(Bloomberg) — Credit Suisse Group AG’s funding costs have become so high it either needs to raise more capital or face a breakup, Morningstar analyst Johann Scholtz said in a note on Wednesday.

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“We expect the 2023 losses to increase to such an extent that its capital adequacy could be under threat,” Scholz wrote in the note. “We believe Credit Suisse needs another rights issue.”

The alternative would be “a breakup” of the bank in which its various business lines such as the Swiss unit, asset manager and wealth management divisions could be “sold or listed separately.”

Credit Suisse has sufficient liquidity to handle the outflow of deposits and should also be able to get emergency liquidity from the Swiss National Bank by borrowing against its bond portfolio, Scholz wrote in the note. “However, this does not solve Credit Suisse’s profitability challenge, nor does it address capital concerns.”

Credit Suisse’s stock plunged as much as 30.8% on Wednesday to the lowest level on record, while some of its bonds dropped to levels that signal financial distress as the company’s top shareholder ruled out increasing its stake because of regulatory constraints. The plunge helped drag all European lenders lower as investors were quick to move away from banking risk after turmoil induced by the collapse of California-based Silicon Valley Bank.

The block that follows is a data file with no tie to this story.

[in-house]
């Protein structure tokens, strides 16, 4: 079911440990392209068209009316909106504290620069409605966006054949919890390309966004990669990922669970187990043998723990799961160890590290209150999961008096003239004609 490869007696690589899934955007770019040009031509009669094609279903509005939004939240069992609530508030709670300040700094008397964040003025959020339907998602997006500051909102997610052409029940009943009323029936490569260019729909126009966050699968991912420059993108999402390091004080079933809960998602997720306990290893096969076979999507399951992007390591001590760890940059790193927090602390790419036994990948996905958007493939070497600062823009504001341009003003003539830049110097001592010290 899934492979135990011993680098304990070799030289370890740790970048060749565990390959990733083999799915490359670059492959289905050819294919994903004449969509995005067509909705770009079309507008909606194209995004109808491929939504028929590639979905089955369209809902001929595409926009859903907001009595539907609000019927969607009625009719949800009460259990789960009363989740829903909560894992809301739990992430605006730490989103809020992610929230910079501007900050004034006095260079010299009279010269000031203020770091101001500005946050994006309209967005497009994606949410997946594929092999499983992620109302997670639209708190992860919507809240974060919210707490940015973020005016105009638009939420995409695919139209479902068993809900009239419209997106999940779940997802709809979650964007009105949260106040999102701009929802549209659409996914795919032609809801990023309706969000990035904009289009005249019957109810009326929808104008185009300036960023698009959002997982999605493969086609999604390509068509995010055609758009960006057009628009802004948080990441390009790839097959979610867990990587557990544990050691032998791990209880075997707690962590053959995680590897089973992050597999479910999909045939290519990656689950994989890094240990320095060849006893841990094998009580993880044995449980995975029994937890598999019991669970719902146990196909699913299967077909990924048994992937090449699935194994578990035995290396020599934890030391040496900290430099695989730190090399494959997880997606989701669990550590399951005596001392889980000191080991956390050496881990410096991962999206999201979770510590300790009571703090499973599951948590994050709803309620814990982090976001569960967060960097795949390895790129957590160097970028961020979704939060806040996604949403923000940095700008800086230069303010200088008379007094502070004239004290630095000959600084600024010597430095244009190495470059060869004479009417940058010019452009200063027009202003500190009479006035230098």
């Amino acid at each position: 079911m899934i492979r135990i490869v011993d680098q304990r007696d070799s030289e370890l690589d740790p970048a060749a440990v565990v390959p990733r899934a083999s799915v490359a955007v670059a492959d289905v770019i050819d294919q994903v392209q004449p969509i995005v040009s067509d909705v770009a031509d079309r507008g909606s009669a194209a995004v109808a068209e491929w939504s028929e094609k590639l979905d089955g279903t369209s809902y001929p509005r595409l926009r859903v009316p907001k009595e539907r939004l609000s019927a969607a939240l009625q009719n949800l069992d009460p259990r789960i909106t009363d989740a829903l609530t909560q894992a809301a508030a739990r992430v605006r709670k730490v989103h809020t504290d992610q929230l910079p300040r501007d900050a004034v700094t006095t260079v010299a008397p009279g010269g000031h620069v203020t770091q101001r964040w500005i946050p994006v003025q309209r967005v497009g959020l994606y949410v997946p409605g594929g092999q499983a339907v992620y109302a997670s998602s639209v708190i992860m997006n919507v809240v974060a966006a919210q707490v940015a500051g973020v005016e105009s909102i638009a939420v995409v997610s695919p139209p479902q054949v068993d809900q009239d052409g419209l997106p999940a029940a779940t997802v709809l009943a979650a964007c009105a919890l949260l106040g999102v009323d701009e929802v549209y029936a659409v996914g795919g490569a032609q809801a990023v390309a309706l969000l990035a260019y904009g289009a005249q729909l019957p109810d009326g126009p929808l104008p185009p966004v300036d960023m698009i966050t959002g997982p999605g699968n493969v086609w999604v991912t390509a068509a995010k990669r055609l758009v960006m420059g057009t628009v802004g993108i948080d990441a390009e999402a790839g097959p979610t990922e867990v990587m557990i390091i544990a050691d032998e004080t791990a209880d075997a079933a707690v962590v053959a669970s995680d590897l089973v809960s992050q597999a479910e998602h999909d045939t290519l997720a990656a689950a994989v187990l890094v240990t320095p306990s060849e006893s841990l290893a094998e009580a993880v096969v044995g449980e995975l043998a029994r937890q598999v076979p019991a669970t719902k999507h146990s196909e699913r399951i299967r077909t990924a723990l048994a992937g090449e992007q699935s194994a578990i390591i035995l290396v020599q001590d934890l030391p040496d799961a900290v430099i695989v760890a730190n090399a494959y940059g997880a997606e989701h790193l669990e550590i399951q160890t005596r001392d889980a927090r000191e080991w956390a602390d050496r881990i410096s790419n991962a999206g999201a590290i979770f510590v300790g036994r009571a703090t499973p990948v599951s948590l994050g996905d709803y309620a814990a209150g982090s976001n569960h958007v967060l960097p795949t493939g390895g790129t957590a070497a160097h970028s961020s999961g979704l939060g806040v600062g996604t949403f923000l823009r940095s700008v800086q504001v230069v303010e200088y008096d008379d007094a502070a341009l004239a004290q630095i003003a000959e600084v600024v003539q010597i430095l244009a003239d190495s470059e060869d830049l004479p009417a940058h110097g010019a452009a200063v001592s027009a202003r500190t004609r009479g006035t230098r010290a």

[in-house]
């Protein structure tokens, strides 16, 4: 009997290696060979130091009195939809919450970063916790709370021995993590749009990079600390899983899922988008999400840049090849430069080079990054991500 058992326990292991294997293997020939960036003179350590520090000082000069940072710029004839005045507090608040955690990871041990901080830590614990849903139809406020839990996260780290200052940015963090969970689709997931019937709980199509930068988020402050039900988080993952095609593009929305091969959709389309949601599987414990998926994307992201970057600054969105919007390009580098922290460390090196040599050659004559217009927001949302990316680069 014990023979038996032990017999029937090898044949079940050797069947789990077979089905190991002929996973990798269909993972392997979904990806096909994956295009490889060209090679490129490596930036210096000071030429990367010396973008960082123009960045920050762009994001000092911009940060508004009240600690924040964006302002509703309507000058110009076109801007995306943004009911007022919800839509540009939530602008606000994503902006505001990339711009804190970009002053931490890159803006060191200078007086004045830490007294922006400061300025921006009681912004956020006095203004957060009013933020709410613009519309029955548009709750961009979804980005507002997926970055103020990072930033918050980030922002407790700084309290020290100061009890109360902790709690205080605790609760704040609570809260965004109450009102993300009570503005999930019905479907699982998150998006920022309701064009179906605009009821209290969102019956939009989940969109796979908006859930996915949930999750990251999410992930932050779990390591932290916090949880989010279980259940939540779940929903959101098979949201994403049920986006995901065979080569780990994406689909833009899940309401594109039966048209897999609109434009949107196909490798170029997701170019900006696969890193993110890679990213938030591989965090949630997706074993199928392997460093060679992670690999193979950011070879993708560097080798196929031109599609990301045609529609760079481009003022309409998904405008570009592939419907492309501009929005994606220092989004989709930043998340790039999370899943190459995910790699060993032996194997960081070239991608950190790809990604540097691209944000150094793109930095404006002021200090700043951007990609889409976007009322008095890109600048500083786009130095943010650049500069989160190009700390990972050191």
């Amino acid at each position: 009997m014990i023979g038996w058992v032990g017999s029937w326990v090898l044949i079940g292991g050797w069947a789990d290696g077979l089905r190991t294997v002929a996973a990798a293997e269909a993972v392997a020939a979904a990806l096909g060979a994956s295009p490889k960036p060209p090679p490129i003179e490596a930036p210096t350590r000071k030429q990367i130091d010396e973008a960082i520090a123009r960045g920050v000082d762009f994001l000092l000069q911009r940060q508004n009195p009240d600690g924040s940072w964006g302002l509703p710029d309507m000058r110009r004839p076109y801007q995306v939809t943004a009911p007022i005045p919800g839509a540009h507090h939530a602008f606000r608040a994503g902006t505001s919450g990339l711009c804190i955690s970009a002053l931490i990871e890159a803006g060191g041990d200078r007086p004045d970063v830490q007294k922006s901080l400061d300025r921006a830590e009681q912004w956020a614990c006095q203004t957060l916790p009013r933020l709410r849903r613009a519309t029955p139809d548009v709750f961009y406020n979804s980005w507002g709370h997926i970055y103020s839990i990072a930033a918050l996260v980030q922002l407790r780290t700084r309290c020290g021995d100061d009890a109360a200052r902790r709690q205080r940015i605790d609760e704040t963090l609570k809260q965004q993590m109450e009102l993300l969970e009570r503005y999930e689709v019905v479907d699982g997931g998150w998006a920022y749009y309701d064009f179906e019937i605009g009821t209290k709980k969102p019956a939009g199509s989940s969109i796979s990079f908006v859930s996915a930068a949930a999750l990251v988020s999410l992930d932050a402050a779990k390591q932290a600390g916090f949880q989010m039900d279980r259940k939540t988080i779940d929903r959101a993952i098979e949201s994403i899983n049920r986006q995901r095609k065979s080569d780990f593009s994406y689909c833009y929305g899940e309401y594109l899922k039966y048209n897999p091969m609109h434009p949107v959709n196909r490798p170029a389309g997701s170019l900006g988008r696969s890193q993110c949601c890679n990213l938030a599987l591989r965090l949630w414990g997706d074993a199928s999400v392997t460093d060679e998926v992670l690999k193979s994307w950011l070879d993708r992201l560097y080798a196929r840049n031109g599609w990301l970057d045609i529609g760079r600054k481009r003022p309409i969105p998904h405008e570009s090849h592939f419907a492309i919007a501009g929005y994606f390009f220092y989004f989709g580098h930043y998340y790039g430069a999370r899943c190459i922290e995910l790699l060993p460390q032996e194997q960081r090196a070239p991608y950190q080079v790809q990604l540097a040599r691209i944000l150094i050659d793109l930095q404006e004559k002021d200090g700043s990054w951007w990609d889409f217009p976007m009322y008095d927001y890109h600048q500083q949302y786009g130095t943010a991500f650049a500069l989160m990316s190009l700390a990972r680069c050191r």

The Swiss lender’s Chief Executive Officer Ulrich Koerner on Tuesday preached patience and said the bank’s financial position is sound while Chairman Axel Lehmann said Wednesday that government assistance “isn’t a topic.” He also said it wouldn’t be accurate to compare Credit Suisse’s efforts to return to profitability with the recent collapse of Silicon Valley Bank.

Read More: Credit Suisse Ignite Global Market Rout as Banking Fears Return

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